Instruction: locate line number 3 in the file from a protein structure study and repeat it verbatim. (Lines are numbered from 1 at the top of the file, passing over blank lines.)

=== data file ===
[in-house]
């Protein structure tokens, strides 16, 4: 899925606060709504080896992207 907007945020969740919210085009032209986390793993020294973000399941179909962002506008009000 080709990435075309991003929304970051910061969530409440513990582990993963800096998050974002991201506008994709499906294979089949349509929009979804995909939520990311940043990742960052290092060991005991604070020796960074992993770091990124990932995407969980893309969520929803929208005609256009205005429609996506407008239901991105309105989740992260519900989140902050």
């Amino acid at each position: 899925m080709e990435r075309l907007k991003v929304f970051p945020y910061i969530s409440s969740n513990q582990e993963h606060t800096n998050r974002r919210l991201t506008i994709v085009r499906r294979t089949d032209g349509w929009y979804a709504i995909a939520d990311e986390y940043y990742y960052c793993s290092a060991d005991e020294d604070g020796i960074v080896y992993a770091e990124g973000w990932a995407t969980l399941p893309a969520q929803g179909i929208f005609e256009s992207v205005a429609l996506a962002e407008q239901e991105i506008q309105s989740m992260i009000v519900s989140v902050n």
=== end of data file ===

């Amino acid at each position: 899925m080709e990435r075309l907007k991003v929304f970051p945020y910061i969530s409440s969740n513990q582990e993963h606060t800096n998050r974002r919210l991201t506008i994709v085009r499906r294979t089949d032209g349509w929009y979804a709504i995909a939520d990311e986390y940043y990742y960052c793993s290092a060991d005991e020294d604070g020796i960074v080896y992993a770091e990124g973000w990932a995407t969980l399941p893309a969520q929803g179909i929208f005609e256009s992207v205005a429609l996506a962002e407008q239901e991105i506008q309105s989740m992260i009000v519900s989140v902050n």